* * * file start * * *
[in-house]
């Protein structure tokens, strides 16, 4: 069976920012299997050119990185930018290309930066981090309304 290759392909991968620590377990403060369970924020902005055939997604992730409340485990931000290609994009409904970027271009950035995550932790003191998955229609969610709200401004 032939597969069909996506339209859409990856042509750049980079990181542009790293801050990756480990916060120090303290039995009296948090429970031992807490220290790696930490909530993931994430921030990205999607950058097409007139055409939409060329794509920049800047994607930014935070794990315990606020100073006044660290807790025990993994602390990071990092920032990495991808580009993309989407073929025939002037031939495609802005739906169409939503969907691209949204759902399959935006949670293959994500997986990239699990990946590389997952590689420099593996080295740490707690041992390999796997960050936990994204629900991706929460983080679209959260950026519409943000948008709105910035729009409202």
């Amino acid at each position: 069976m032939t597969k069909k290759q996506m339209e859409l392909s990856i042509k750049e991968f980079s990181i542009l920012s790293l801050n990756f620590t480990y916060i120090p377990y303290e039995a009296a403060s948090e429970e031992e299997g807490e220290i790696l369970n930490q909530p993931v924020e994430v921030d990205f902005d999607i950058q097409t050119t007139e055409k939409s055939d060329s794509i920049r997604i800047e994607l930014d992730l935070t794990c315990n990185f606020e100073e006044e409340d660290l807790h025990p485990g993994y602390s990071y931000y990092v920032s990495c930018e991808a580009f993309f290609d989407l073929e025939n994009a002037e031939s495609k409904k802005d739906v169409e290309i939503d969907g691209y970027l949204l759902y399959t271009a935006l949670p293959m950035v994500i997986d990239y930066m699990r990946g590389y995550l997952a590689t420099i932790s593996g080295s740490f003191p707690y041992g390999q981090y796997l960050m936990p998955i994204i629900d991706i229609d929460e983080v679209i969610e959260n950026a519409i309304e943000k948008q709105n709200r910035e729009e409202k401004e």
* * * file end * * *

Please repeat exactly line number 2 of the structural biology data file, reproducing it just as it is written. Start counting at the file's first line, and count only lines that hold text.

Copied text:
């Protein structure tokens, strides 16, 4: 069976920012299997050119990185930018290309930066981090309304 290759392909991968620590377990403060369970924020902005055939997604992730409340485990931000290609994009409904970027271009950035995550932790003191998955229609969610709200401004 032939597969069909996506339209859409990856042509750049980079990181542009790293801050990756480990916060120090303290039995009296948090429970031992807490220290790696930490909530993931994430921030990205999607950058097409007139055409939409060329794509920049800047994607930014935070794990315990606020100073006044660290807790025990993994602390990071990092920032990495991808580009993309989407073929025939002037031939495609802005739906169409939503969907691209949204759902399959935006949670293959994500997986990239699990990946590389997952590689420099593996080295740490707690041992390999796997960050936990994204629900991706929460983080679209959260950026519409943000948008709105910035729009409202």